Badger Resiliency

Down 12 points with eight minutes and the Spartans having full grasp of the momentum, Wisconsin, without its point guard yet still undeterred, stuck together and rattled off a 21-10 run to shock Michigan State.

INDIANAPOLIS — Of all the different reasons the University of Wisconsin men's basketball team has baffled the so-called experts and risen to the top of the Big Ten Conference, a good place to start would be the seniors.

Michael Flowers' last-minute heroics and Brian Butch's 19 points kept the sixth-ranked Badgers alive in their quest for a Big Ten sweep – the regular-season and tournament titles – with a 65-63 victory over No. 19 Michigan State in the conference tournament semifinals Saturday afternoon at Conseco Fieldhouse.

The top-seeded Badgers (28-4) stole a berth in the tournament finals Sunday against surprising Illinois – the conferene's No. 10 seed – overcoming a 12-point deficit in the final eight minutes.

"I don't think words will adequately describe what these guys did in the comeback," UW coach Bo Ryan said. "I really liked what these guys did on every possession. It was an extremely physical and tough game, but in the end our guys just managed to get one more possession."

Flowers drew a grueling defensive assignment in MSU guard Drew Neitzel, and the Spartan guard had 26 points to lead all scorers.

But after getting beat up all game, Flowers threw the last punch. With 30 seconds to go he stole Kalin Lucas' intended pass for Neitzel, drove the floor with the Spartan guard breathing down his neck, and skied for a layup to give the Badgers a 65-63 advantage – their largest lead of the game.

"I knew that toward the end of the game with a player like Drew Neitzel, they were looking for him," Flowers said. "I was over-pressuring him and the pass came. I tipped it, and just ran as fast as I could for the layup."

Neitzel had a chance to win the game with a three-point look at the buzzer, but he missed wide right and the buzzer sounded before anybody could get the rebound.

Neitzel scored 15 in the first half, but struggled in the second half with 1-for-5 three-point shooting. He had just three points in the final 9:55.

"I think in the second half, I did a really good job – way better than I did in the first half – of keeping the ball out of his hands," Flowers said. "That kind of disrupted the flow of their offense."

Butch, UW's leading scorer, had just one point against Michigan on Friday, but the senior center was much more effective against the Spartans, shooting 6-for-10 from the floor. Butch missed all seven shots against the Wolverines.

"Shots just dropped, that's all it was," said Butch, who added seven rebounds. "You have games like that where the ball just doesn't go in."

For a while, Saturday was one of those games for UW, shooting just 26 percent at the break. The Spartans pulled away with a 9-0 run early in the second half, and Lucas' three-pointer gave MSU a 53-41 lead with 8:13 to go.

Free-throw shooting hurt the Badgers early, but saved them late. UW made just six of its first 10 attempts, and shot just 70 percent for the game (26-for-37), but was 9-of-10 from the line during a 20-8 run in five and a half minutes that tied the game at 61-all with 2:25 remaining.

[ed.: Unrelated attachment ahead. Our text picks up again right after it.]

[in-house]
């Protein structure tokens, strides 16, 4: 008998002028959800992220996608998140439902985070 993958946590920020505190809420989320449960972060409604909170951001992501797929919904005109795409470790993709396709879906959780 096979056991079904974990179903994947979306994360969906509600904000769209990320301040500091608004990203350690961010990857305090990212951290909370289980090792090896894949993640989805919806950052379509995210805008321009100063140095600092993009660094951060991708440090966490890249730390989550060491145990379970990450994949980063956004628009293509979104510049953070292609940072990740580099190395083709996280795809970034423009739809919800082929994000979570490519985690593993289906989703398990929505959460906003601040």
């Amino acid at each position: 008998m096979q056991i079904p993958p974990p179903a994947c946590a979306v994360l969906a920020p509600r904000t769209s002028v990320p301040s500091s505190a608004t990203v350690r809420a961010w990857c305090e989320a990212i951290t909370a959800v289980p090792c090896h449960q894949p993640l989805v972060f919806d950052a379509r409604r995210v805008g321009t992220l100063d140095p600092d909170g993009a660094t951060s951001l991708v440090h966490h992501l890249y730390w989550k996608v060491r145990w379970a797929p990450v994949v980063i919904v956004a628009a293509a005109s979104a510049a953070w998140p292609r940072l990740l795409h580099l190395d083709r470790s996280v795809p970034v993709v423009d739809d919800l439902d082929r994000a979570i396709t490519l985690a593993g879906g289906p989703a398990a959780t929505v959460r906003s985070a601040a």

"I think it's just concentration," Butch said. "We know how important every free throw's going to be toward the end because we needed every point we could get."

Butch was just 5-for-9 from the line, but hit three consecutive shots after being fouled on a 3-point attempt to get the Badgers within seven points.

Most of those foul shots came courtesy of Michigan State players fouling out. Four different Spartans – three centers and MSU leading scorer, forward Raymar Morgan – fouled out in a span of 3:04, and the first three came within 56 seconds. Idong Ibok led the exodus to the bench, followed by Drew Naymick, Goran Suton, and then Morgan.

After Flowers' go-ahead layup, Lucas drove and missed an off-balance layup with ten seconds to go. Butch grabbed the rebound and passed off to UW guard Jason Bohannon, who was immediately fouled. Bohannon was the right man to have on the line – his school-record streak of 39 consecutive free throws made was ended yesterday – but the sophomore missed them both.

"I just missed two, that's going to happen," Bohannon said. "First one came off a little short, and the second one I tried to make up for a little too much. I've got to make up for it next game."

There was a scary moment for the Badgers when point guard Trevon Hughes hit the deck holding his left ankle in severe pain with 12:38 left in the game. He was on the court for a few minutes, and was helped to the locker room with assistance from UW trainers.

"With Trevon Hughes out, that blow was huge," Flowers said. "We really came together as a team and we picked each other up. That's something that can't be taught, it has to be ingrained intrinsically in the players."

The Badgers never trailed during their win over Michigan on Friday, but the inverse was true for most of Saturday's affair against the Spartans. Other than the 27 seconds after Flowers' shot, the Badgers only led for one minute late in the first half, when two Hughes free throws gave UW a 23-22 advantage.

Forward Marcus Landry had 18 points and nine rebounds for the Badgers, and Lucas scored 18 for the Spartans. UW forward Joe Krabbenhoft had a double-double, with 11 points (9-of-10 from the line) and a game-high ten rebounds.

"Luckily, this is a team, and nine people played and all contributed in their own way," Flowers said.


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